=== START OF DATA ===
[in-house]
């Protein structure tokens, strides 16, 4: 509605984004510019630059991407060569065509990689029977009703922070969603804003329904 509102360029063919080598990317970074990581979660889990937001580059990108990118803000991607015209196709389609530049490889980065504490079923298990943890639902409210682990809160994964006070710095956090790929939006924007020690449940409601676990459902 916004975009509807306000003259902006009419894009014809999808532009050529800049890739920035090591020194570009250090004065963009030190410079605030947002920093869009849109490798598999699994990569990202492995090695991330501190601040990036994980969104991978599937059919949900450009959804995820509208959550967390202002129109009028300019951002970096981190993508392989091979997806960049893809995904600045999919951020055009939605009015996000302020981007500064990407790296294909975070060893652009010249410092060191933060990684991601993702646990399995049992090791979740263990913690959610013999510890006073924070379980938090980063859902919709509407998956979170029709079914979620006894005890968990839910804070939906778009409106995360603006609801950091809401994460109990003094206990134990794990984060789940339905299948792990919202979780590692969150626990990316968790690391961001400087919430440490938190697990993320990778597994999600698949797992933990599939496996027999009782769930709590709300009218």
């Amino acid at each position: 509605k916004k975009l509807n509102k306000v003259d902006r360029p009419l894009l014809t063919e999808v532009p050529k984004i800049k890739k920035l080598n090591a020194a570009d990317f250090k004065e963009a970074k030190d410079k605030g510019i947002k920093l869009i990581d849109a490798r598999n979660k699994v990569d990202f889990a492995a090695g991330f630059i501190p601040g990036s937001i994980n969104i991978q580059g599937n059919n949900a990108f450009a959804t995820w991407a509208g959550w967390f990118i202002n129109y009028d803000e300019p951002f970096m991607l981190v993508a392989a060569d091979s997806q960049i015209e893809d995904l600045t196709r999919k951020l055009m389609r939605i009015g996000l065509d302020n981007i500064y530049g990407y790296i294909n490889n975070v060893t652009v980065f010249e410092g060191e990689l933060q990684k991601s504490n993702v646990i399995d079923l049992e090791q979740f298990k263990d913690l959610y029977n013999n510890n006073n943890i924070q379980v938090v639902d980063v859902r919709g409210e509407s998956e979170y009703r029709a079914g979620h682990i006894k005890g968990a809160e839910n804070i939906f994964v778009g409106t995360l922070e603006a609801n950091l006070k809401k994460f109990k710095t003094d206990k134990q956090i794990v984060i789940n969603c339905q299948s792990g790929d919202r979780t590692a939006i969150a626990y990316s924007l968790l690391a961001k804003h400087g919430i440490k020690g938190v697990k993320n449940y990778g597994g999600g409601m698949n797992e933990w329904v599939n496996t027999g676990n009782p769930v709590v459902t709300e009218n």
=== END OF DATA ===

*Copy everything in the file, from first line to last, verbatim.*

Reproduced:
[in-house]
């Protein structure tokens, strides 16, 4: 509605984004510019630059991407060569065509990689029977009703922070969603804003329904 509102360029063919080598990317970074990581979660889990937001580059990108990118803000991607015209196709389609530049490889980065504490079923298990943890639902409210682990809160994964006070710095956090790929939006924007020690449940409601676990459902 916004975009509807306000003259902006009419894009014809999808532009050529800049890739920035090591020194570009250090004065963009030190410079605030947002920093869009849109490798598999699994990569990202492995090695991330501190601040990036994980969104991978599937059919949900450009959804995820509208959550967390202002129109009028300019951002970096981190993508392989091979997806960049893809995904600045999919951020055009939605009015996000302020981007500064990407790296294909975070060893652009010249410092060191933060990684991601993702646990399995049992090791979740263990913690959610013999510890006073924070379980938090980063859902919709509407998956979170029709079914979620006894005890968990839910804070939906778009409106995360603006609801950091809401994460109990003094206990134990794990984060789940339905299948792990919202979780590692969150626990990316968790690391961001400087919430440490938190697990993320990778597994999600698949797992933990599939496996027999009782769930709590709300009218």
């Amino acid at each position: 509605k916004k975009l509807n509102k306000v003259d902006r360029p009419l894009l014809t063919e999808v532009p050529k984004i800049k890739k920035l080598n090591a020194a570009d990317f250090k004065e963009a970074k030190d410079k605030g510019i947002k920093l869009i990581d849109a490798r598999n979660k699994v990569d990202f889990a492995a090695g991330f630059i501190p601040g990036s937001i994980n969104i991978q580059g599937n059919n949900a990108f450009a959804t995820w991407a509208g959550w967390f990118i202002n129109y009028d803000e300019p951002f970096m991607l981190v993508a392989a060569d091979s997806q960049i015209e893809d995904l600045t196709r999919k951020l055009m389609r939605i009015g996000l065509d302020n981007i500064y530049g990407y790296i294909n490889n975070v060893t652009v980065f010249e410092g060191e990689l933060q990684k991601s504490n993702v646990i399995d079923l049992e090791q979740f298990k263990d913690l959610y029977n013999n510890n006073n943890i924070q379980v938090v639902d980063v859902r919709g409210e509407s998956e979170y009703r029709a079914g979620h682990i006894k005890g968990a809160e839910n804070i939906f994964v778009g409106t995360l922070e603006a609801n950091l006070k809401k994460f109990k710095t003094d206990k134990q956090i794990v984060i789940n969603c339905q299948s792990g790929d919202r979780t590692a939006i969150a626990y990316s924007l968790l690391a961001k804003h400087g919430i440490k020690g938190v697990k993320n449940y990778g597994g999600g409601m698949n797992e933990w329904v599939n496996t027999g676990n009782p769930v709590v459902t709300e009218n």